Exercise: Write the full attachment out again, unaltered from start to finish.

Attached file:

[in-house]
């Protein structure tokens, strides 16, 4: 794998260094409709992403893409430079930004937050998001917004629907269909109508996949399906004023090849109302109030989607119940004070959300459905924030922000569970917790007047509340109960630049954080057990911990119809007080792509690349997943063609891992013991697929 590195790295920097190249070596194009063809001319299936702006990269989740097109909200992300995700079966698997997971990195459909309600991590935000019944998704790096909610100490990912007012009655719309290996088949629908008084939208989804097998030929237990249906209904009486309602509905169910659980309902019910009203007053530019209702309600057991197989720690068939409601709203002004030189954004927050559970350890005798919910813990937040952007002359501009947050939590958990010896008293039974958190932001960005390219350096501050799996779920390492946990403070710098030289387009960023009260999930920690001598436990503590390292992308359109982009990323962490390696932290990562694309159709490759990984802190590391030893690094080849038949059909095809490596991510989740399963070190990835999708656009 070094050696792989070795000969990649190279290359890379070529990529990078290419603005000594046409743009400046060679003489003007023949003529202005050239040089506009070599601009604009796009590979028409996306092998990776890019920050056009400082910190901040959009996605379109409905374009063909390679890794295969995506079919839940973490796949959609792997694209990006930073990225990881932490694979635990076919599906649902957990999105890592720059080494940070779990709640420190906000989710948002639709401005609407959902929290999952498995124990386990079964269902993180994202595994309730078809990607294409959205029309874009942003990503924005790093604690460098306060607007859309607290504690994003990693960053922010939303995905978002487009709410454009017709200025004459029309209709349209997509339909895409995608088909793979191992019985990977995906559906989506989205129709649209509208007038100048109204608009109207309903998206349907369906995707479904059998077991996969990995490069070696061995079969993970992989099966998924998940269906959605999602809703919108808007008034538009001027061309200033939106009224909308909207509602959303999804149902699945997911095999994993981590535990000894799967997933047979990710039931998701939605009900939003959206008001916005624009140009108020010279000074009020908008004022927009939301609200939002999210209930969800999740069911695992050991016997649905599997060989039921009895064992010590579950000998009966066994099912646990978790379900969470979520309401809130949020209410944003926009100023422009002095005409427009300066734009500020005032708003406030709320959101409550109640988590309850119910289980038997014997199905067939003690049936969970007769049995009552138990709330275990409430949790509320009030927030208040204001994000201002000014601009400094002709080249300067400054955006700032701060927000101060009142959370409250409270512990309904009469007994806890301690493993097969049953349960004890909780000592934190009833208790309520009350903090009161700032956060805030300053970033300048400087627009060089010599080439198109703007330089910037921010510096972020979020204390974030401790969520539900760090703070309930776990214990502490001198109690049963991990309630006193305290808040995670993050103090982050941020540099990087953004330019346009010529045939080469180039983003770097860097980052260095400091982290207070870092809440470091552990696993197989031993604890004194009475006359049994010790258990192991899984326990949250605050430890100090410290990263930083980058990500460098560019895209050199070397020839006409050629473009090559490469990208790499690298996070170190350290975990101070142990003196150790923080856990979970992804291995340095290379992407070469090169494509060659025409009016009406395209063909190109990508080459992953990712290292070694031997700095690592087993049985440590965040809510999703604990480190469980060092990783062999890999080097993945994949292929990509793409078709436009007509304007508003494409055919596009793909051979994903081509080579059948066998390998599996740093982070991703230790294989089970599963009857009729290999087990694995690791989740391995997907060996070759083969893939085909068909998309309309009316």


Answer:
[in-house]
């Protein structure tokens, strides 16, 4: 794998260094409709992403893409430079930004937050998001917004629907269909109508996949399906004023090849109302109030989607119940004070959300459905924030922000569970917790007047509340109960630049954080057990911990119809007080792509690349997943063609891992013991697929 590195790295920097190249070596194009063809001319299936702006990269989740097109909200992300995700079966698997997971990195459909309600991590935000019944998704790096909610100490990912007012009655719309290996088949629908008084939208989804097998030929237990249906209904009486309602509905169910659980309902019910009203007053530019209702309600057991197989720690068939409601709203002004030189954004927050559970350890005798919910813990937040952007002359501009947050939590958990010896008293039974958190932001960005390219350096501050799996779920390492946990403070710098030289387009960023009260999930920690001598436990503590390292992308359109982009990323962490390696932290990562694309159709490759990984802190590391030893690094080849038949059909095809490596991510989740399963070190990835999708656009 070094050696792989070795000969990649190279290359890379070529990529990078290419603005000594046409743009400046060679003489003007023949003529202005050239040089506009070599601009604009796009590979028409996306092998990776890019920050056009400082910190901040959009996605379109409905374009063909390679890794295969995506079919839940973490796949959609792997694209990006930073990225990881932490694979635990076919599906649902957990999105890592720059080494940070779990709640420190906000989710948002639709401005609407959902929290999952498995124990386990079964269902993180994202595994309730078809990607294409959205029309874009942003990503924005790093604690460098306060607007859309607290504690994003990693960053922010939303995905978002487009709410454009017709200025004459029309209709349209997509339909895409995608088909793979191992019985990977995906559906989506989205129709649209509208007038100048109204608009109207309903998206349907369906995707479904059998077991996969990995490069070696061995079969993970992989099966998924998940269906959605999602809703919108808007008034538009001027061309200033939106009224909308909207509602959303999804149902699945997911095999994993981590535990000894799967997933047979990710039931998701939605009900939003959206008001916005624009140009108020010279000074009020908008004022927009939301609200939002999210209930969800999740069911695992050991016997649905599997060989039921009895064992010590579950000998009966066994099912646990978790379900969470979520309401809130949020209410944003926009100023422009002095005409427009300066734009500020005032708003406030709320959101409550109640988590309850119910289980038997014997199905067939003690049936969970007769049995009552138990709330275990409430949790509320009030927030208040204001994000201002000014601009400094002709080249300067400054955006700032701060927000101060009142959370409250409270512990309904009469007994806890301690493993097969049953349960004890909780000592934190009833208790309520009350903090009161700032956060805030300053970033300048400087627009060089010599080439198109703007330089910037921010510096972020979020204390974030401790969520539900760090703070309930776990214990502490001198109690049963991990309630006193305290808040995670993050103090982050941020540099990087953004330019346009010529045939080469180039983003770097860097980052260095400091982290207070870092809440470091552990696993197989031993604890004194009475006359049994010790258990192991899984326990949250605050430890100090410290990263930083980058990500460098560019895209050199070397020839006409050629473009090559490469990208790499690298996070170190350290975990101070142990003196150790923080856990979970992804291995340095290379992407070469090169494509060659025409009016009406395209063909190109990508080459992953990712290292070694031997700095690592087993049985440590965040809510999703604990480190469980060092990783062999890999080097993945994949292929990509793409078709436009007509304007508003494409055919596009793909051979994903081509080579059948066998390998599996740093982070991703230790294989089970599963009857009729290999087990694995690791989740391995997907060996070759083969893939085909068909998309309309009316």